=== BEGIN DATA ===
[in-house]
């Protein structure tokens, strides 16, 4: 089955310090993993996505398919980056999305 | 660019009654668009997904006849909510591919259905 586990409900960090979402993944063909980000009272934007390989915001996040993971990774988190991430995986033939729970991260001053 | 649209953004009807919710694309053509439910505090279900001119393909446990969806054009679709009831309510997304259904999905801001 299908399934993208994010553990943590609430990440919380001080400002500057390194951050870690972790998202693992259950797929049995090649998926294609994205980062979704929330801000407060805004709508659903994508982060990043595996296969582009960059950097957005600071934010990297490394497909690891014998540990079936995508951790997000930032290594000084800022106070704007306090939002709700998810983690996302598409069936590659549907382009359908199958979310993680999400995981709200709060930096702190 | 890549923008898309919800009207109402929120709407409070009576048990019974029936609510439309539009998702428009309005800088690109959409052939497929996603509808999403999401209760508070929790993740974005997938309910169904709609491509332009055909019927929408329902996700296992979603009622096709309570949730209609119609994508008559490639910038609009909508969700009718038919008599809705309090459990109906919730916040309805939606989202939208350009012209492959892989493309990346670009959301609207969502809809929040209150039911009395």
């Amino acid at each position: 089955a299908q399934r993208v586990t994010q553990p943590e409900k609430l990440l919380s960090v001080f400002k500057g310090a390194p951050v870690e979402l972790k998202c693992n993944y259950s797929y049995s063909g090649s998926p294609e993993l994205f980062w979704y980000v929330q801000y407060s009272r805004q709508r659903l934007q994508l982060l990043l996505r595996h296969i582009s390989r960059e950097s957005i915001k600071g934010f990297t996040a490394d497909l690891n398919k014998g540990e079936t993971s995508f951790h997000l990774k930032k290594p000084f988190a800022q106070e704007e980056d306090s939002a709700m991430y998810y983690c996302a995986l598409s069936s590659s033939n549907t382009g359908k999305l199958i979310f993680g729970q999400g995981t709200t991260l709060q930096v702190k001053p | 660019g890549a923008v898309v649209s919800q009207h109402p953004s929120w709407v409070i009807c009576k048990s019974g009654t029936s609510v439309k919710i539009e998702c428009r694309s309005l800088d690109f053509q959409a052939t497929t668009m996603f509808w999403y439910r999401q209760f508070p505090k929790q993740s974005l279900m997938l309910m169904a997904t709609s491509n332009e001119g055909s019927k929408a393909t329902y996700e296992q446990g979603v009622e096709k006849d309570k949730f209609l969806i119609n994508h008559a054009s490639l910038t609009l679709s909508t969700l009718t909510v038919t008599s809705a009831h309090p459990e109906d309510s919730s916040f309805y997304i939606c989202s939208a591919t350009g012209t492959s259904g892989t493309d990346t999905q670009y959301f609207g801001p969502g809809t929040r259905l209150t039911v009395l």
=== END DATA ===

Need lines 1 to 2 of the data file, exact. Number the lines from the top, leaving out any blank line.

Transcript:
[in-house]
């Protein structure tokens, strides 16, 4: 089955310090993993996505398919980056999305 | 660019009654668009997904006849909510591919259905 586990409900960090979402993944063909980000009272934007390989915001996040993971990774988190991430995986033939729970991260001053 | 649209953004009807919710694309053509439910505090279900001119393909446990969806054009679709009831309510997304259904999905801001 299908399934993208994010553990943590609430990440919380001080400002500057390194951050870690972790998202693992259950797929049995090649998926294609994205980062979704929330801000407060805004709508659903994508982060990043595996296969582009960059950097957005600071934010990297490394497909690891014998540990079936995508951790997000930032290594000084800022106070704007306090939002709700998810983690996302598409069936590659549907382009359908199958979310993680999400995981709200709060930096702190 | 890549923008898309919800009207109402929120709407409070009576048990019974029936609510439309539009998702428009309005800088690109959409052939497929996603509808999403999401209760508070929790993740974005997938309910169904709609491509332009055909019927929408329902996700296992979603009622096709309570949730209609119609994508008559490639910038609009909508969700009718038919008599809705309090459990109906919730916040309805939606989202939208350009012209492959892989493309990346670009959301609207969502809809929040209150039911009395």